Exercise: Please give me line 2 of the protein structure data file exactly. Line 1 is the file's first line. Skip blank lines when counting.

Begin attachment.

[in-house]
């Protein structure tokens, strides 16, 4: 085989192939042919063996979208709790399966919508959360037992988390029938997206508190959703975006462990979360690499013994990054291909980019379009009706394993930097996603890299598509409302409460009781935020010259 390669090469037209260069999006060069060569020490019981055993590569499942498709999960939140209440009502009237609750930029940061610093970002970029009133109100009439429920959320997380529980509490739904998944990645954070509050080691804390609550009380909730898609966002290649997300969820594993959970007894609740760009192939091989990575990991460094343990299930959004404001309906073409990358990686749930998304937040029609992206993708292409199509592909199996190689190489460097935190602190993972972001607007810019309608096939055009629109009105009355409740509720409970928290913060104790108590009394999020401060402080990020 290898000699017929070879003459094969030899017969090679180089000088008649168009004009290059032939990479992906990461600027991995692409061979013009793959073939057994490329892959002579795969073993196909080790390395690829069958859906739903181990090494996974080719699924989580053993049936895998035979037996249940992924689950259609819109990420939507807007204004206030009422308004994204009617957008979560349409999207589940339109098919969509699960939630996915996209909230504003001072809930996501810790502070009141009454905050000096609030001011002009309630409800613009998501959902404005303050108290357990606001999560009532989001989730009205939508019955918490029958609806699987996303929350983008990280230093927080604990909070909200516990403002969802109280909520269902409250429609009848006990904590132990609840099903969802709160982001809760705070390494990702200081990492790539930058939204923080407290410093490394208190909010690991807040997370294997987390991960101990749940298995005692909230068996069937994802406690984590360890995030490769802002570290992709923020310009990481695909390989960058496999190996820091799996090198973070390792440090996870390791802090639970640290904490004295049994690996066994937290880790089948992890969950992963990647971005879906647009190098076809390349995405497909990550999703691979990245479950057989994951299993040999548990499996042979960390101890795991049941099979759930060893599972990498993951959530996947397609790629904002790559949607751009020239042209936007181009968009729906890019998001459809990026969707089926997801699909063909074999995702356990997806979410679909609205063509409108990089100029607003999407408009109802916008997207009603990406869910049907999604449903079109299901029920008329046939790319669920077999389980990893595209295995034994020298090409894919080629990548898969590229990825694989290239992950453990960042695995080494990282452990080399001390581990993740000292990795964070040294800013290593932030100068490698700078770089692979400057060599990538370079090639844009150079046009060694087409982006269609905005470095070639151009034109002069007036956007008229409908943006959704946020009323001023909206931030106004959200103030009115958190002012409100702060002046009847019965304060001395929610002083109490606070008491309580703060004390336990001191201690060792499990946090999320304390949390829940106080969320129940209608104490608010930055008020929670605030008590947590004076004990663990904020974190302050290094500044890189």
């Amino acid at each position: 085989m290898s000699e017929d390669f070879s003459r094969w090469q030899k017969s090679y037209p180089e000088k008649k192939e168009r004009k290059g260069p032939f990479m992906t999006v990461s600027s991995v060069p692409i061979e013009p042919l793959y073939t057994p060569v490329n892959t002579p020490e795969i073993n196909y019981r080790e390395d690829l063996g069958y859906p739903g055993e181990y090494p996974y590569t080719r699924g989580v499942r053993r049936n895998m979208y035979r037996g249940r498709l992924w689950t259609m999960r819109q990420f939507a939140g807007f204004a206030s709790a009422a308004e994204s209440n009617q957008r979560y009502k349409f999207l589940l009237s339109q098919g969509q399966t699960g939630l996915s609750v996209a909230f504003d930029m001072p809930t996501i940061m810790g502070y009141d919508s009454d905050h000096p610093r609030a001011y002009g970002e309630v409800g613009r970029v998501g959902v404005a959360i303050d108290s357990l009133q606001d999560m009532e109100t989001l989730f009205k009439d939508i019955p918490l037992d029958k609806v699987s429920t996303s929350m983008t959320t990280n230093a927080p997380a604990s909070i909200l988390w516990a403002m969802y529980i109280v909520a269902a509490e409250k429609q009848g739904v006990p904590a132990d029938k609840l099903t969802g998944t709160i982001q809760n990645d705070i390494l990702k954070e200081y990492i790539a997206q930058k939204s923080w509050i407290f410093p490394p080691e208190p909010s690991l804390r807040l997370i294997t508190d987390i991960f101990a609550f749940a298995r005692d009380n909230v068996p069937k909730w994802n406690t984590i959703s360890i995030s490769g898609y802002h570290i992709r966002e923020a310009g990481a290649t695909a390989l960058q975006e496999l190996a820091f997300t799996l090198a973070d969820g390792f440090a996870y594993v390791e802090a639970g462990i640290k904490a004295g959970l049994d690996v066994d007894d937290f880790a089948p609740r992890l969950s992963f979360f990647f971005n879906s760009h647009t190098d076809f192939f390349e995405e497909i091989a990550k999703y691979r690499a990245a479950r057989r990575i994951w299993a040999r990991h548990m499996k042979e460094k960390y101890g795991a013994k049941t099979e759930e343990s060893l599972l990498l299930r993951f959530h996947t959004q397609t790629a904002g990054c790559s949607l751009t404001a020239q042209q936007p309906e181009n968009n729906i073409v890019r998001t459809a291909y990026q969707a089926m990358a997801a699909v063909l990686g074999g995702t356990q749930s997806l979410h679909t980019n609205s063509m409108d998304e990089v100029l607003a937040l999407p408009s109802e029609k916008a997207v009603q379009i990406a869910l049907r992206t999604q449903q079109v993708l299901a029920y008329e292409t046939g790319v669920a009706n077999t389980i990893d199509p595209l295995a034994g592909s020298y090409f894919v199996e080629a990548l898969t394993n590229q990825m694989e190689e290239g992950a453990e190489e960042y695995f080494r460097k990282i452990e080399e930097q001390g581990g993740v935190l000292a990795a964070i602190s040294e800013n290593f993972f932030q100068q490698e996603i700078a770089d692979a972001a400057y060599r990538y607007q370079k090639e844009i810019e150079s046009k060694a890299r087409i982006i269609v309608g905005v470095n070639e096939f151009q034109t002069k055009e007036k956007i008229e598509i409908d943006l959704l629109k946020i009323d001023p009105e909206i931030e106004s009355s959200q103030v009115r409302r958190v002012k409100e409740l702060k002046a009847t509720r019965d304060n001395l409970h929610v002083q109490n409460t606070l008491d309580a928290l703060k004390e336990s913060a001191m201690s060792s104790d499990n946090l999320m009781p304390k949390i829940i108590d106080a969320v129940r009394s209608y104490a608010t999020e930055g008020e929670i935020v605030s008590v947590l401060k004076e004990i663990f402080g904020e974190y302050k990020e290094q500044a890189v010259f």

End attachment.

């Protein structure tokens, strides 16, 4: 085989192939042919063996979208709790399966919508959360037992988390029938997206508190959703975006462990979360690499013994990054291909980019379009009706394993930097996603890299598509409302409460009781935020010259 390669090469037209260069999006060069060569020490019981055993590569499942498709999960939140209440009502009237609750930029940061610093970002970029009133109100009439429920959320997380529980509490739904998944990645954070509050080691804390609550009380909730898609966002290649997300969820594993959970007894609740760009192939091989990575990991460094343990299930959004404001309906073409990358990686749930998304937040029609992206993708292409199509592909199996190689190489460097935190602190993972972001607007810019309608096939055009629109009105009355409740509720409970928290913060104790108590009394999020401060402080990020 290898000699017929070879003459094969030899017969090679180089000088008649168009004009290059032939990479992906990461600027991995692409061979013009793959073939057994490329892959002579795969073993196909080790390395690829069958859906739903181990090494996974080719699924989580053993049936895998035979037996249940992924689950259609819109990420939507807007204004206030009422308004994204009617957008979560349409999207589940339109098919969509699960939630996915996209909230504003001072809930996501810790502070009141009454905050000096609030001011002009309630409800613009998501959902404005303050108290357990606001999560009532989001989730009205939508019955918490029958609806699987996303929350983008990280230093927080604990909070909200516990403002969802109280909520269902409250429609009848006990904590132990609840099903969802709160982001809760705070390494990702200081990492790539930058939204923080407290410093490394208190909010690991807040997370294997987390991960101990749940298995005692909230068996069937994802406690984590360890995030490769802002570290992709923020310009990481695909390989960058496999190996820091799996090198973070390792440090996870390791802090639970640290904490004295049994690996066994937290880790089948992890969950992963990647971005879906647009190098076809390349995405497909990550999703691979990245479950057989994951299993040999548990499996042979960390101890795991049941099979759930060893599972990498993951959530996947397609790629904002790559949607751009020239042209936007181009968009729906890019998001459809990026969707089926997801699909063909074999995702356990997806979410679909609205063509409108990089100029607003999407408009109802916008997207009603990406869910049907999604449903079109299901029920008329046939790319669920077999389980990893595209295995034994020298090409894919080629990548898969590229990825694989290239992950453990960042695995080494990282452990080399001390581990993740000292990795964070040294800013290593932030100068490698700078770089692979400057060599990538370079090639844009150079046009060694087409982006269609905005470095070639151009034109002069007036956007008229409908943006959704946020009323001023909206931030106004959200103030009115958190002012409100702060002046009847019965304060001395929610002083109490606070008491309580703060004390336990001191201690060792499990946090999320304390949390829940106080969320129940209608104490608010930055008020929670605030008590947590004076004990663990904020974190302050290094500044890189």